As bloody as the fourth quarter of 2018 was, the beginning of 2019 has almost erased all the damage. The S&P 500 is only a couple points off the early Q4 high, and global stock indices are following in lockstep.
So does that mean we should expect stocks to continue rocketing upward? Probably not. Economic data has slowed somewhat, and if the market continued at its current pace to start the year, stocks would be up 65%. Which is…..unlikely.
The Federal Reserve is still signaling several rate hikes throughout the year, but has relaxed the pace somewhat after some weaker economic numbers. This quarter’s market update will dig into what’s going on in the economy, and how that could affect stock and bond markets both here and abroad.
None of the economic & market analysts I pay attention to are ready to predict a recession quite yet. But they all agree that the U.S. is slowing. One data point that these analysts pay attention to is an index of leading economic indicators. Basically, it’s a composite of 11 individual leading indicators:
Initial unemployment claims
New orders for consumer goods
Plant and equipment orders
Change in unfilled durable orders
Sensitive materials prices
Real M2 (money supply)
A leading indicator means that positive changes are often followed by economic strength, and negative changes are followed by economic weakness. For example, when more building permits are issued, that’s usually a good sign of things to come. Typically, three consecutive monthly changes in the same direction for the index suggest a turning point in the economy.
Looking at recent readings, the index of LEI (leading economic indicators) peaked in September, and has declined in two of the past four quarters - including last month. On top of this, existing home sales (which tend to impact consumer confidence) fell 1.2% in January to the lowest level since November of 2015.
That doesn’t necessarily mean that a recession is around the corner, though. There seems to have been positive progress made in the U.S. / China trade dispute, including an extension of the deal deadline after President Trump reasserted his desire to come to terms. That would be ideal, as a continued escalation of tariffs on goods imported to both countries would be increasingly harmful.
On top of this, the Federal Reserve has turned “dovish” in the last few months. Remember that the Federal Reserve Bank has two jobs. In order of priority, the bank has a mandate to:
Promote price stability (combat against inflation)
Promote full employment & economic growth
There are two terms often thrown around to describe the actions of the Fed. “Hawkish” means that the bank is concerned about rising inflation, and is taking actions that might slow the economy but protect against rising prices. “Dovish” is the opposite, where the Fed is comfortable with current inflation levels & takes action to boost the economy.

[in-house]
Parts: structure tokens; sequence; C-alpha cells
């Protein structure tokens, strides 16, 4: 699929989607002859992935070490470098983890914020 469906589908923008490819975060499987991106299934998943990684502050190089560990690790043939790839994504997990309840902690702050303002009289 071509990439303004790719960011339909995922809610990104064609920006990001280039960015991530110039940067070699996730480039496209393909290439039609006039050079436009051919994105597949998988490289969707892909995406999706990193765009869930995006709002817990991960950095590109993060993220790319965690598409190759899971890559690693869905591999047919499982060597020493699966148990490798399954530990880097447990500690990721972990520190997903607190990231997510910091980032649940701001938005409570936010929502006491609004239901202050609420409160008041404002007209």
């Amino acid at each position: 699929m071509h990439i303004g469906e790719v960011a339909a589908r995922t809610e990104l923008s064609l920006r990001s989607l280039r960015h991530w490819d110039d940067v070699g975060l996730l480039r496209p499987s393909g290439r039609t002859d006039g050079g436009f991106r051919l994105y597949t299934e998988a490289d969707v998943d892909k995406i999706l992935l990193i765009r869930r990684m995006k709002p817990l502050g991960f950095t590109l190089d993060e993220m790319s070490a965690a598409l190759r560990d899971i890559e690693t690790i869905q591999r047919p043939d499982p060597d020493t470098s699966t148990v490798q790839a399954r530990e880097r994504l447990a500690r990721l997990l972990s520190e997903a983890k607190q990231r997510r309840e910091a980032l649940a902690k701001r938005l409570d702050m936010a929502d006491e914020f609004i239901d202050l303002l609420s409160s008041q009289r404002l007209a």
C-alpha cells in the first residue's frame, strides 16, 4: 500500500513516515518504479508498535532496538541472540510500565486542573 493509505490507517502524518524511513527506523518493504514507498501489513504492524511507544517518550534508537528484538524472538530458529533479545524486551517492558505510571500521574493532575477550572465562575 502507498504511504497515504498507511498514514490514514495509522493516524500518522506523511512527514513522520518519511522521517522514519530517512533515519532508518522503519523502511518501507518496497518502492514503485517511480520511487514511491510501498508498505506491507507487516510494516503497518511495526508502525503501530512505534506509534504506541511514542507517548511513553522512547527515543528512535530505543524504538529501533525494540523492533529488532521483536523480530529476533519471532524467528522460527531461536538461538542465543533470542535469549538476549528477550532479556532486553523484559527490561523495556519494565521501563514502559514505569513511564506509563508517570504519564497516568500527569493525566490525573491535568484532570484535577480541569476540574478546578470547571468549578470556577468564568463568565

In its January meeting, the Fed communicated that it’s very aware that the economy is slowing down a bit. The minutes added that there are currently no added inflationary pressures. This is bank-speak for “we’re turning dovish”. Whereas we will still probably see interest rate increases throughout the year, I’d expect the pace of raises to decrease. This will provide some cushion if the economy continues to slow.
If you’ve read many of our quarterly market updates, you may recall my position on value stocks vs. growth stocks: value tends to outperform growth on a risk adjusted basis over the long term.
I hold this position because everything we do at Three Oaks Capital relies on academic research and empirical evidence. Our objective is to lead our clients to the best possible investing outcome. When investing our clients’ money, I never want to be in a position where we’re guessing what’s going to happen next in the markets. Because of that our philosophy uses research and evidence backed by historical data as a guide.
Based on the historical data, value shares just tend to outperform growth shares over long periods of time, very consistently. Could that turn out to be different in the next 30 or 40 years? Of course! But I’m not betting on it. Rather than step out on a limb and predict that the markets will behave differently in the next 100 years than they have in the last 100 years, the more conservative approach is to use historical data to shape investment decisions. This is why we tilt our portfolios slightly toward value shares.
Looking at the last few years, growth has crushed value here in the U.S. stock markets. This makes sense to me, as we’re toward the tail end of the economic cycle. I can’t confirm this with research, but it’s logical that growth shares would outperform value in the 5th to 9th innings of a cycle. As the economy heats up, high valuation companies with grand aspirations (think Facebook or Amazon) seem to stand a better chance. More reasonably priced value shares would then perform better during downturns and recoveries.